We both went dead silent.  The silence hung thick in the air for a few minutes.  Then, I said to my sister, 'Do you feel that?' She replied, force field all around me.  The silence is overpowering.'  I said, 'I feel pulsing through it.  It is like liquid, tangible Consciousness.'  I really cannot come up with a physical example that accurately depicts this force field.

We drove to the Sri Ramana Asramam. The force field was still palpably felt.  It was so strong and so tangible that it was easily felt wherever we went.  It was as though we had entered into the aura of Arunachala and the experience continued.  The incredible thunderous silence continued.

We went into Sri Ramana's Shrine and it was there.  It was there in the Mother's Temple. It was there in the accommodation office.  Then we walked up to the Caves
where Sri Ramana had spent twenty three years.  We entered the Virupaksha Cave and it was there. We entered Skandasramam and it was there.  The force field and silence ever present, a physical Presence.

contd.,

Arunachala Siva.                       

Subramanian.R

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Interestingly, while in Skandasramam, my sister remarked that the energy in the Cave began vibrating in a horizontal manner. In the Cave I remarked that the energy seemed to start vibrating in a vertical manner.  In Virupaksha Cave, our experiences reversed with my sister feeling the energy vibrating horizontally, with blue light, and myself horizontally.  Except in these two instances, the force field vibrated in all directions, simultaneously.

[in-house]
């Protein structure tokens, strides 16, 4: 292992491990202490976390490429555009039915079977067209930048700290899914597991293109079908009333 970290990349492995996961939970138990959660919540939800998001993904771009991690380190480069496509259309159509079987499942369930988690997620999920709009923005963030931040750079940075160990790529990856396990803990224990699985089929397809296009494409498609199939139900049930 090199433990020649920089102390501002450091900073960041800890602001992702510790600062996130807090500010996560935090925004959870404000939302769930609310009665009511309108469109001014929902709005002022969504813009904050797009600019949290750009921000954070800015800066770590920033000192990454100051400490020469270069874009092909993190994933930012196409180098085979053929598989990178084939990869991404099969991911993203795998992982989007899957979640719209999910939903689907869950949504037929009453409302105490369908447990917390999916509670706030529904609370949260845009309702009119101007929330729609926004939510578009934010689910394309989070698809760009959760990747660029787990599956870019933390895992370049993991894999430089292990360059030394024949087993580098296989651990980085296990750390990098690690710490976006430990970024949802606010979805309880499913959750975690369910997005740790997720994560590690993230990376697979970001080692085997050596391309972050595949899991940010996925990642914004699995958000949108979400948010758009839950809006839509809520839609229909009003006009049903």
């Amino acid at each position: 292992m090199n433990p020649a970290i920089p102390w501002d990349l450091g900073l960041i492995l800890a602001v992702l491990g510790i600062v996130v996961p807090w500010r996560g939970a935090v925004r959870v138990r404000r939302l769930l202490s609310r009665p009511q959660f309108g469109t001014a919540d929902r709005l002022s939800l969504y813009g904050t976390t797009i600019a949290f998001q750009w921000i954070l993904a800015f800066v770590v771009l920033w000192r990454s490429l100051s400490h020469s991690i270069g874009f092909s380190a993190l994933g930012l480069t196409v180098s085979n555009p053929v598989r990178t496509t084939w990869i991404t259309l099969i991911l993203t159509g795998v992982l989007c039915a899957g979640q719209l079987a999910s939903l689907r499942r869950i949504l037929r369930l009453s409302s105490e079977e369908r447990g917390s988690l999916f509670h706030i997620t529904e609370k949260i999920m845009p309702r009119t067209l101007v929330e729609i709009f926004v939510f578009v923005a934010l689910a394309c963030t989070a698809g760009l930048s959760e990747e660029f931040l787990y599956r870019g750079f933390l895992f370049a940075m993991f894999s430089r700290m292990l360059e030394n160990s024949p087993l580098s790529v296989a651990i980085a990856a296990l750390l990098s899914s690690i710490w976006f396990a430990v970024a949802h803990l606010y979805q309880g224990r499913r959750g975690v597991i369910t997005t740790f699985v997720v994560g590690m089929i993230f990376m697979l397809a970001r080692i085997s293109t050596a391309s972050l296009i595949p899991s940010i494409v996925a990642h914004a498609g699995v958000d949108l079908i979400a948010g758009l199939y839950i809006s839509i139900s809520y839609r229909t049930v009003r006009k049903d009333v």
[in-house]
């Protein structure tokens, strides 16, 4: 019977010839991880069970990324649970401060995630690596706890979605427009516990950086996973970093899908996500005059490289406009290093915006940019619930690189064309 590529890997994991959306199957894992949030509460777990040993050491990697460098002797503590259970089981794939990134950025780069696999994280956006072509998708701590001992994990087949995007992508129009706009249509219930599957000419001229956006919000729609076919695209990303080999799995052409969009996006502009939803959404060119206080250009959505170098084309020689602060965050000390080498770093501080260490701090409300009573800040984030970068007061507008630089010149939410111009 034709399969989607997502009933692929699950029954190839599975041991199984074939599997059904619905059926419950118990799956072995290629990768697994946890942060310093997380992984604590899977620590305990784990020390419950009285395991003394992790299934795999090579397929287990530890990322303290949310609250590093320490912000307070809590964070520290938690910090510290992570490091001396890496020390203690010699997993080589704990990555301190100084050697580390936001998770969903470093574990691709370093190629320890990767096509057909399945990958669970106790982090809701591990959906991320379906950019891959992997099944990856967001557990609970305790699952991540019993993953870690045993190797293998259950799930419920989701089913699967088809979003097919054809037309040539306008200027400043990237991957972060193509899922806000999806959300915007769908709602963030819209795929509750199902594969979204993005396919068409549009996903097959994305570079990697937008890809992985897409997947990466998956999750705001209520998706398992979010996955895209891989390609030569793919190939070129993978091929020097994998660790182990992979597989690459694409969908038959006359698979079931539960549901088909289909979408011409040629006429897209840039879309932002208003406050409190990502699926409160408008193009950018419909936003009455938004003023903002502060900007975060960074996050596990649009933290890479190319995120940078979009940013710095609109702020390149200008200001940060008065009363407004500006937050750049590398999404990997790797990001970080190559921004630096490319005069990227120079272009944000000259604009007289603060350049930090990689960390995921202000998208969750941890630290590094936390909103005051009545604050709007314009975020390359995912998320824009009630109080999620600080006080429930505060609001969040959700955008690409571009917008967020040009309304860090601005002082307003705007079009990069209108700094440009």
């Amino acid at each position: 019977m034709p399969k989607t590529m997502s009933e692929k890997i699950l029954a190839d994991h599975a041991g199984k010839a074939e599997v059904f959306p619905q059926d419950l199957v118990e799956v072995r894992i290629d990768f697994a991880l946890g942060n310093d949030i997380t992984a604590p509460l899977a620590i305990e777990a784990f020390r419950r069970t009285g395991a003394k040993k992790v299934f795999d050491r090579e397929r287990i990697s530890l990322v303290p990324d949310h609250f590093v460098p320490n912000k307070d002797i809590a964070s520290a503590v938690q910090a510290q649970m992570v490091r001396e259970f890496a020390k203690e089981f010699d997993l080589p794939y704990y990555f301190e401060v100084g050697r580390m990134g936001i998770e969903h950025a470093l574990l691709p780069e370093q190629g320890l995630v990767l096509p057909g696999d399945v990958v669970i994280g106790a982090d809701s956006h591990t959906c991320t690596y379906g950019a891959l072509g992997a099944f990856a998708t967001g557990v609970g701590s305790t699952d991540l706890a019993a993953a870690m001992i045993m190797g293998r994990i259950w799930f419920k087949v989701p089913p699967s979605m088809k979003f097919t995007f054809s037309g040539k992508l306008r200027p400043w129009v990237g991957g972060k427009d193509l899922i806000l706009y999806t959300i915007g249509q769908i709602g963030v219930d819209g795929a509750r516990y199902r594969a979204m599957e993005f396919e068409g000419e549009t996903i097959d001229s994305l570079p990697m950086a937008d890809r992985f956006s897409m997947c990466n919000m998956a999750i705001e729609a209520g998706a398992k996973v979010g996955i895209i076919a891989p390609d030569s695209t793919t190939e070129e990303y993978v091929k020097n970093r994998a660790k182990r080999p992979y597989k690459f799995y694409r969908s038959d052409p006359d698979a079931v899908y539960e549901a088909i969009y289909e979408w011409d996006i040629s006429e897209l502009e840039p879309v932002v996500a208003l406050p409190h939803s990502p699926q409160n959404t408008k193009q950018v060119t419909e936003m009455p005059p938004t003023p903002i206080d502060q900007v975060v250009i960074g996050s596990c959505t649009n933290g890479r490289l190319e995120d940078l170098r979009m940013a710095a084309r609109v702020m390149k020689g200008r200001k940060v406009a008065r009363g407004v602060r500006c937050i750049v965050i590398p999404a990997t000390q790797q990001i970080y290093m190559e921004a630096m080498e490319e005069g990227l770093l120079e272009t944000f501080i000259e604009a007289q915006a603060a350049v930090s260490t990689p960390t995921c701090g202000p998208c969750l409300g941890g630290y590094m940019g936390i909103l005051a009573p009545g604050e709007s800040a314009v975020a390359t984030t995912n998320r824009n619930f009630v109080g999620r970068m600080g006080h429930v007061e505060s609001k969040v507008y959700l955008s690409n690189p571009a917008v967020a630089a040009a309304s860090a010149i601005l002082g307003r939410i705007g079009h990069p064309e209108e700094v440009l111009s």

We remained in this force field for two days.  As we drove away from Arunachala and back to Chennai, the force field gradually dissipated. 

Bhagavan Sri Ramana sang a song about Arunachala in His Eight Stanzas to Sri Arunachala, verse one:

Look, oh, great wonder!  There it stands as if insentient. Mysterious is the way it works, beyond all human understanding. From my unthinking childhood the immensity of Arunachala had shone in my awareness, but even when I learned from someone that it was only Tiruvannamalai, I did not realize its meaning.  When it stilled my mind and drew me to itself, and I came near, I saw that it was the Immovable, stillness absolute.

For thirty five years I had been visiting Tiruvannamalai solely for Sri Ramana and
Sri Ramanasramam.  I came to sit in Sri Ramana's shrine and to absorb Sri Ramana's teachings. I paid little attention to the Hill.  It is true that I had performed many a pradakshina around Arunachala.  However, I did this, mainly because Sri Ramana highly recommended people to do it.

By luring me, again and again, as I worked on the Sri Ramana's book, and by the good fortune of having a sister whose presence was required, I eventually had Arunachala's darshan. As Sri Ramana sang,

The mountain is mysterious and mysterious in the way it works. It is not just an insentient pile of earth and rocks.  It is Lord Siva, the One Self, standing there in all its glory for those who are given eyes to see.

At times seekers ask the question: 'How does the Sage gave instruction?  It is from the state of ignorance?' If this were so, the mind would not have been dissolved, the threefold differentiation  of the knower, knowledge, and the known could not have been merged. So what would the Sage be able to give you?  Where could He lead you?
But there is a stage where this question does not arise.  It is the body that is the obstacle to Supreme Knowledge?  Is there even a question of whether the body exists or not?  At a certain level this question is simply not there. On the plane where this question arises, one is not in the state of pure Being, and one thinks question can be raised and also replied to. But the answer lies where there is no such thing as questioning and answering where there are no 'others', no divisions -- only the Self,
Sri Ramana, Arunachala.

concluded.

Arunachala Siva.